Dan Sandman

43: The Wind-Up Bird Chronicle by Haruki Murakami

In Books, Fiction on 24/10/2014 at 12:00 pm

The Wind-Up Bird Chronicle by Haruki MurakamiHaruki Murakami has sold millions of books and has had his work translated into over forty languages. Ever since Norwegian Wood (1987) became a worldwide hit, Murakami has built up a loyal fan base across the globe. In a recent interview by The Guardian newspaper, the Japanese writer agreed with the interviewer that his fiction can be divided into two categories: magical-realistic romances and works on a smaller canvas. Of these two types of fiction, The Wind-Up Bird Chronicle (1994) fits into the first type.

The narrator and protagonist Toru Okada lives with his wife and has recently quit his job at a law firm. Okada spends his time listening to music, cooking and searching for his missing cat. As Toru becomes more and more detached from his mundane suburban existence, he meets several strange characters with intriguing stories to tell. Before too long, the lines between reality and fantasy become blurred, as Toru’s world takes on a dreamlike and magical quality.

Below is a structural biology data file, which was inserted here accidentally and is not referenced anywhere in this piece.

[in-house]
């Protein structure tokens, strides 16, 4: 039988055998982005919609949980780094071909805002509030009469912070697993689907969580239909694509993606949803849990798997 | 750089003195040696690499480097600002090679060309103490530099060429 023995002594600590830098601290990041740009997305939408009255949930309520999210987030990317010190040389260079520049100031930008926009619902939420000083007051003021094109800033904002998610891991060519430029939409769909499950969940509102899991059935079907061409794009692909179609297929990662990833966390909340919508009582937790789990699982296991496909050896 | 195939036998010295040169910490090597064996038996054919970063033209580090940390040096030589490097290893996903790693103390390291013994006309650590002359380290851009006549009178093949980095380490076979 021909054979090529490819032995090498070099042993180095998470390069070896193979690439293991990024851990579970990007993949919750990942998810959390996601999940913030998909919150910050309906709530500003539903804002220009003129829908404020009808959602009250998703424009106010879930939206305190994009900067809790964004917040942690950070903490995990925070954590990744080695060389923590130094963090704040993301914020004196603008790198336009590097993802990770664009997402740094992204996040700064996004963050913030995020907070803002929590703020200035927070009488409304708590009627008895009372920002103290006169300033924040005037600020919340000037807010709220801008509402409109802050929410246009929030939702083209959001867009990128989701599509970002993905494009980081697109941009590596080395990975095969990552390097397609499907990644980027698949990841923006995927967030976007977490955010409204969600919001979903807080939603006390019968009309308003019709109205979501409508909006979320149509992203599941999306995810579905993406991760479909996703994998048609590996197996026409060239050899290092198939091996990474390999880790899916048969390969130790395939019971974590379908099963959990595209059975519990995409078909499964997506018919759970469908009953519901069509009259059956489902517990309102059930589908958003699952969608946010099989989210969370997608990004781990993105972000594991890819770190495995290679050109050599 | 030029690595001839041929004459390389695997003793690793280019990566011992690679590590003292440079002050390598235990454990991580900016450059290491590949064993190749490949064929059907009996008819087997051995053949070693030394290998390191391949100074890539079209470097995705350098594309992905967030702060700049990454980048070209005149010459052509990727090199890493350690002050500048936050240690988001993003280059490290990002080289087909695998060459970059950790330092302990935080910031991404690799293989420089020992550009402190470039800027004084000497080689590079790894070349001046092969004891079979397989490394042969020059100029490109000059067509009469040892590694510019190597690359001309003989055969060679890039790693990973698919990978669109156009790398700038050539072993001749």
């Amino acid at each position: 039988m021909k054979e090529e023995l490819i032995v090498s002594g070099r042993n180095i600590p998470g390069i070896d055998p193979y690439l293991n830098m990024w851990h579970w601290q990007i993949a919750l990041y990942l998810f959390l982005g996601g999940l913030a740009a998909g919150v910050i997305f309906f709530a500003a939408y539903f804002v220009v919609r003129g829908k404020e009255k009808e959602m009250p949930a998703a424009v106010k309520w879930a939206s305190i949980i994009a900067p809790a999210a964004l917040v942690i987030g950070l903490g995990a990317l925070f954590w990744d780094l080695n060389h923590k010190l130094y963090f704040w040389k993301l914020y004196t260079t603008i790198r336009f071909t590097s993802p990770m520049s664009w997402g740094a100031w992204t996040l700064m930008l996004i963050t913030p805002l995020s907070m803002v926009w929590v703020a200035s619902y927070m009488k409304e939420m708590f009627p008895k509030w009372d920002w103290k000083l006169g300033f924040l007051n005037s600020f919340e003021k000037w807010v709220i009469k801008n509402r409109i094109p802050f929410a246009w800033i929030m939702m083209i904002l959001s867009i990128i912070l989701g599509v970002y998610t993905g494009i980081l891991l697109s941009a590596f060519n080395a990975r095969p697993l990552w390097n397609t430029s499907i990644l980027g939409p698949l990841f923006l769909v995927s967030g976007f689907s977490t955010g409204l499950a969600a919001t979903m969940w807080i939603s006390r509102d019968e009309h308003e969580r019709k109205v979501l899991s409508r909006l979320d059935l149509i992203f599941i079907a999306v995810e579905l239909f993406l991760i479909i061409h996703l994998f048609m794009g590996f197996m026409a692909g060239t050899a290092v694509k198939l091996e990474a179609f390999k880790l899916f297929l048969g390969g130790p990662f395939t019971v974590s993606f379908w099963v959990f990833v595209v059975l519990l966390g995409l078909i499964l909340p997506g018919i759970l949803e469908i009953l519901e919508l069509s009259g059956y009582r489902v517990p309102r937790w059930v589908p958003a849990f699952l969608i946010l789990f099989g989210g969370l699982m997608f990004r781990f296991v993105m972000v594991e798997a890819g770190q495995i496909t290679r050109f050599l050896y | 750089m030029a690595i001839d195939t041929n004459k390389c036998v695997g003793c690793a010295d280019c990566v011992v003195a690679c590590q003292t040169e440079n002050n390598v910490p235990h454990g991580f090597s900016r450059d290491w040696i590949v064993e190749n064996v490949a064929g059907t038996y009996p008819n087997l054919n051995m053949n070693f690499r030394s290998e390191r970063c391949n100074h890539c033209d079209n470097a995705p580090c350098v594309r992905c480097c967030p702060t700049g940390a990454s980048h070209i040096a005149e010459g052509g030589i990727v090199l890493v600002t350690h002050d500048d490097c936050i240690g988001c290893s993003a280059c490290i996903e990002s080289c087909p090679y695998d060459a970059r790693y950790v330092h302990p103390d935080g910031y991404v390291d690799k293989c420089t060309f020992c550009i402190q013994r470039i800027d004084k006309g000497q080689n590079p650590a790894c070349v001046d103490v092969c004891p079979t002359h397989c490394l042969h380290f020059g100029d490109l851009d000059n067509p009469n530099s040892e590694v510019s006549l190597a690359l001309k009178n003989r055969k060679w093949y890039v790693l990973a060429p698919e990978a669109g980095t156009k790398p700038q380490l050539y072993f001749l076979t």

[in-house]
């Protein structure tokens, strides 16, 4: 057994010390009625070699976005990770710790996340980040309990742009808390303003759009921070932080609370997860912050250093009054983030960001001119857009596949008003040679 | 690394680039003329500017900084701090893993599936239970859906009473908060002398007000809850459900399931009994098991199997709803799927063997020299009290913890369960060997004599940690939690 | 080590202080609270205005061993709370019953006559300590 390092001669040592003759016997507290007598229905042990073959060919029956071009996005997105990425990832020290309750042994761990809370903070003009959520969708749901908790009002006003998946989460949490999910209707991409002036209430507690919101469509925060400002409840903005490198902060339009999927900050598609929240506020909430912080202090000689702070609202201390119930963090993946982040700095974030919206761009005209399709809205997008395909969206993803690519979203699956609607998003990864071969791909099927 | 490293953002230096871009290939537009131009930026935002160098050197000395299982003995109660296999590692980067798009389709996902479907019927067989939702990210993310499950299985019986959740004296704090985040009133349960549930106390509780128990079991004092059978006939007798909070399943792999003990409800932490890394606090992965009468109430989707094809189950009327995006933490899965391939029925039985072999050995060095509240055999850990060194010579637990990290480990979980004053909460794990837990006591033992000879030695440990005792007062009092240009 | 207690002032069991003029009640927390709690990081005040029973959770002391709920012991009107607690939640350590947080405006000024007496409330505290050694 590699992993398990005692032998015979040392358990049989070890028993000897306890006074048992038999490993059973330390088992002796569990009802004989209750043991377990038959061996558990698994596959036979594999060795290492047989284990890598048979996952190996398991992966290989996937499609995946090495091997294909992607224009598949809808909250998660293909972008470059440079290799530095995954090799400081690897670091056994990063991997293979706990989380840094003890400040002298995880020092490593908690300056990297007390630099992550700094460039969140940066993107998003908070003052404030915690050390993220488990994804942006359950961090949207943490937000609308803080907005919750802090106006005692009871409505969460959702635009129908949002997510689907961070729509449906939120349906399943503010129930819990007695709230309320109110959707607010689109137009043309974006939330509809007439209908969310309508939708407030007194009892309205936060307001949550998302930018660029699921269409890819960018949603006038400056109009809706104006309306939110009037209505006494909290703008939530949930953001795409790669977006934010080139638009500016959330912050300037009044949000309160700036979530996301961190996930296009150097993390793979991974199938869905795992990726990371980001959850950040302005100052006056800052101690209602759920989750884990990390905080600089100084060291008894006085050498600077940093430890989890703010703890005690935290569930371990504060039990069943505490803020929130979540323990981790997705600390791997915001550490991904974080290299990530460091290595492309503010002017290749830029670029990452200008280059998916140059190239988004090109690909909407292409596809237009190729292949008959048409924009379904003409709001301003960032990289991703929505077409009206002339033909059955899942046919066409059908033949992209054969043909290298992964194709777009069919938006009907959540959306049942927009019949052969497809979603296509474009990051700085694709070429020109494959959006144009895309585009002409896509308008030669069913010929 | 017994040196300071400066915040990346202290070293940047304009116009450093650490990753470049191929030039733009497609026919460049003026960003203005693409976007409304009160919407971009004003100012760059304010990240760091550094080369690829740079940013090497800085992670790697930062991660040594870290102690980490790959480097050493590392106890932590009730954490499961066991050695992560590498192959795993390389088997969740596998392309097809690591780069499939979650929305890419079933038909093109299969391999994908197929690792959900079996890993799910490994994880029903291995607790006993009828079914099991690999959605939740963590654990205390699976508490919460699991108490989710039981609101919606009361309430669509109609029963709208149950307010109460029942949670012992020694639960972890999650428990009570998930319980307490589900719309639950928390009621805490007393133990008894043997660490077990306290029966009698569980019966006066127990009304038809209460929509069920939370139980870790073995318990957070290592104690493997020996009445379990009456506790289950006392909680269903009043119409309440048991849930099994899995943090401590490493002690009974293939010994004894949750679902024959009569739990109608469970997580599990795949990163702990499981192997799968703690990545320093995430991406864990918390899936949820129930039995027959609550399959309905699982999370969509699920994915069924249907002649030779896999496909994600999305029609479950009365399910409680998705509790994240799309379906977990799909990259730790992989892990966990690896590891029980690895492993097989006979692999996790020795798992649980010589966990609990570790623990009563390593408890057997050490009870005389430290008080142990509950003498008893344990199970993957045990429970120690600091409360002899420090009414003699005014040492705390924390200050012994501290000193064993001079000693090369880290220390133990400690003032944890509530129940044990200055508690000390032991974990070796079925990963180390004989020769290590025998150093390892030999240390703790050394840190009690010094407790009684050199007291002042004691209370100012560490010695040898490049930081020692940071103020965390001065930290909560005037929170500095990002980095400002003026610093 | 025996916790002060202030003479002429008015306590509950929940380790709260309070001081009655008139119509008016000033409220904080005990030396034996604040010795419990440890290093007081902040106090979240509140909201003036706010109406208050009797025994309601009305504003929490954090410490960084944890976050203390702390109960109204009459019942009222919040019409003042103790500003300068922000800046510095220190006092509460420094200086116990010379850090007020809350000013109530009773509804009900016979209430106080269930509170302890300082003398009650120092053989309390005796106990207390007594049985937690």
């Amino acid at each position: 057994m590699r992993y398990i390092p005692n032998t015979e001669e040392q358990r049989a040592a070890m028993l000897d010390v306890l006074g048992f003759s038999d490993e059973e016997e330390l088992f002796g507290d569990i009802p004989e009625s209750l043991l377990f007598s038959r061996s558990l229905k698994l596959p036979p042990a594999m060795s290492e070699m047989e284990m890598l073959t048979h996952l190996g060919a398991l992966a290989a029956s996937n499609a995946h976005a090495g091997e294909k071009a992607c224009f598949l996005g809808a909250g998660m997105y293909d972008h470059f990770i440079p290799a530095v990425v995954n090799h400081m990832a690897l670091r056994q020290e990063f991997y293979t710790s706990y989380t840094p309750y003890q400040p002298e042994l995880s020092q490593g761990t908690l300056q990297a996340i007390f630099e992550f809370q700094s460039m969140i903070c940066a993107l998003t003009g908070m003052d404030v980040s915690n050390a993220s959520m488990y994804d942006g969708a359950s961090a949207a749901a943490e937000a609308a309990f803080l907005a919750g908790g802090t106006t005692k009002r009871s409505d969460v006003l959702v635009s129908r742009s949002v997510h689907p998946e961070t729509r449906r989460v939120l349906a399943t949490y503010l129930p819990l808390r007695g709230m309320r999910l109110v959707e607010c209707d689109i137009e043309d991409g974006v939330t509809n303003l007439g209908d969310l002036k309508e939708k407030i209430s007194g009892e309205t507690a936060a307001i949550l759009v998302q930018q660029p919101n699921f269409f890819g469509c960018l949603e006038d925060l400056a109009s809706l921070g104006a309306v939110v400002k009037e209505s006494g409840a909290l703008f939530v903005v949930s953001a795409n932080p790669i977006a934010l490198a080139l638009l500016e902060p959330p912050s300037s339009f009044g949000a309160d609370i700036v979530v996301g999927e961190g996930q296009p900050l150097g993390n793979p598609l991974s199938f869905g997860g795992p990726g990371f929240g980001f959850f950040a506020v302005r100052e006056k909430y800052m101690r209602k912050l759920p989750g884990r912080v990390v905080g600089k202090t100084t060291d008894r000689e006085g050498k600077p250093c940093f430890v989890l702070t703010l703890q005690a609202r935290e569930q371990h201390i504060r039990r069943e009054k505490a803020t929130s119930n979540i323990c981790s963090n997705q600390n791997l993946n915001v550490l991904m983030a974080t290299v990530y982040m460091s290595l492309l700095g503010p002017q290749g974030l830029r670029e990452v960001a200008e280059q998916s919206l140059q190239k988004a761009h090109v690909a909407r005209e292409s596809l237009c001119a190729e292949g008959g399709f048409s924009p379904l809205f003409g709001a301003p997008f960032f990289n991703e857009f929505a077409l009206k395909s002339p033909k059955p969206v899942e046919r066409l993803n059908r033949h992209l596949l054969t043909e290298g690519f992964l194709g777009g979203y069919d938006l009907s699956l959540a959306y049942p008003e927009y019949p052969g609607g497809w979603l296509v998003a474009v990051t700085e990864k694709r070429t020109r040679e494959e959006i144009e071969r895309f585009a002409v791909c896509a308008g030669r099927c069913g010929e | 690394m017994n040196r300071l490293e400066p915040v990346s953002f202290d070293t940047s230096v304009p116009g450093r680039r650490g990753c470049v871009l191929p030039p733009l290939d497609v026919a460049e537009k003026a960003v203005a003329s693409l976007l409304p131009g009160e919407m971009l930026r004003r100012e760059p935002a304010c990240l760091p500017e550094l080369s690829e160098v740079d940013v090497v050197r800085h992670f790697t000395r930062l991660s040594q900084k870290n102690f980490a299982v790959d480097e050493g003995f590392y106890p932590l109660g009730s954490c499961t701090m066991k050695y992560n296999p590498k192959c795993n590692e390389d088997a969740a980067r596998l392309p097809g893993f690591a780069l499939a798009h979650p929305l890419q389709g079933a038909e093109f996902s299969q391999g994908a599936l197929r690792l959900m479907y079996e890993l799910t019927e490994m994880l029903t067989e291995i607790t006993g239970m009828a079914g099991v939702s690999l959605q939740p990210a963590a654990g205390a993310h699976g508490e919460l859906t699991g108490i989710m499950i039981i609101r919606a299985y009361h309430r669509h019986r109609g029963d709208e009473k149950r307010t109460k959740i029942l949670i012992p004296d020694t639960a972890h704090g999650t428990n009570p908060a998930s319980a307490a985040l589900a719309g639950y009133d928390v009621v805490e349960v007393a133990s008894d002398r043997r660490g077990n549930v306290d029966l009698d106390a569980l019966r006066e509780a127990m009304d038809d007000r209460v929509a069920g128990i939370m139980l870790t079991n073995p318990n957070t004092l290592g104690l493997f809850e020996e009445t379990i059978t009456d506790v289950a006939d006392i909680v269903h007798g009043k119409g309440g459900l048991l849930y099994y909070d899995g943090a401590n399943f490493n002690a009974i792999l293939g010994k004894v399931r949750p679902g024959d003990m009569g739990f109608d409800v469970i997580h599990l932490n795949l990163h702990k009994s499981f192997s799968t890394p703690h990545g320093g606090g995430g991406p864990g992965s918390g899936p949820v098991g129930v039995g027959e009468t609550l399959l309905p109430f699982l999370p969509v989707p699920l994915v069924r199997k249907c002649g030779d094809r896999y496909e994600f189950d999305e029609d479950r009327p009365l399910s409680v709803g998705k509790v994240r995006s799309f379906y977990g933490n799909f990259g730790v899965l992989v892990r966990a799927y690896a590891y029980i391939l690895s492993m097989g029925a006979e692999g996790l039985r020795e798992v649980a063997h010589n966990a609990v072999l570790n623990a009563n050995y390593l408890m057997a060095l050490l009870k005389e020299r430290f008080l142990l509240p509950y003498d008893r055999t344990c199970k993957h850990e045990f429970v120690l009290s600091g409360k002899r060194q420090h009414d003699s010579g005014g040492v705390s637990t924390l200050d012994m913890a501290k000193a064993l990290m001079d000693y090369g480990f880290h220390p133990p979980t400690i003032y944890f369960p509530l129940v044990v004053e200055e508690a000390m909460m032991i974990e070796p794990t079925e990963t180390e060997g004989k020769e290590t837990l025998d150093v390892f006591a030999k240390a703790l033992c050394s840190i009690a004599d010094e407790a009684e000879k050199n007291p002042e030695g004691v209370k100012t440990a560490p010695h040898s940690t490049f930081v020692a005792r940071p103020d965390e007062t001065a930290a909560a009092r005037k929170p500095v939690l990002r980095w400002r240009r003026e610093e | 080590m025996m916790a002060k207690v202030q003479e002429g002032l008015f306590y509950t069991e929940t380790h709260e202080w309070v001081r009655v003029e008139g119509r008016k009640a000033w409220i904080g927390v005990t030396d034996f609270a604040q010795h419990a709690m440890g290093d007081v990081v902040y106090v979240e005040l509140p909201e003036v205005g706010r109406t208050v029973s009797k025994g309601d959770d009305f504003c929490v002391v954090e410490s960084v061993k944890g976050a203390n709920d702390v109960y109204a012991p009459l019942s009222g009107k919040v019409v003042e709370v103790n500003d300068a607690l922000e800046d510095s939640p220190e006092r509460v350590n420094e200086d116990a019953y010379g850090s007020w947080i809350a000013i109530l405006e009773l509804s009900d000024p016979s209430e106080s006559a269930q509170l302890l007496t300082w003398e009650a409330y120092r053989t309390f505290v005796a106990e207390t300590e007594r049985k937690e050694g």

What I love about Murakami’s fiction – and why I am able to read six hundred pages in a week with little fuss – is that it never becomes boring.  Perhaps this is because it continually introduces new and exciting characters, or because its secretive quality keeps me guessing until the very end. Whatever the reasons, Murakami continues to write books that are equally deep and fun, mastering the balance between philosophy and entertainment. This balance, most evident in this magical-realistic romance, has given me many new ways to view the world.

An epic and multifaceted masterpiece.

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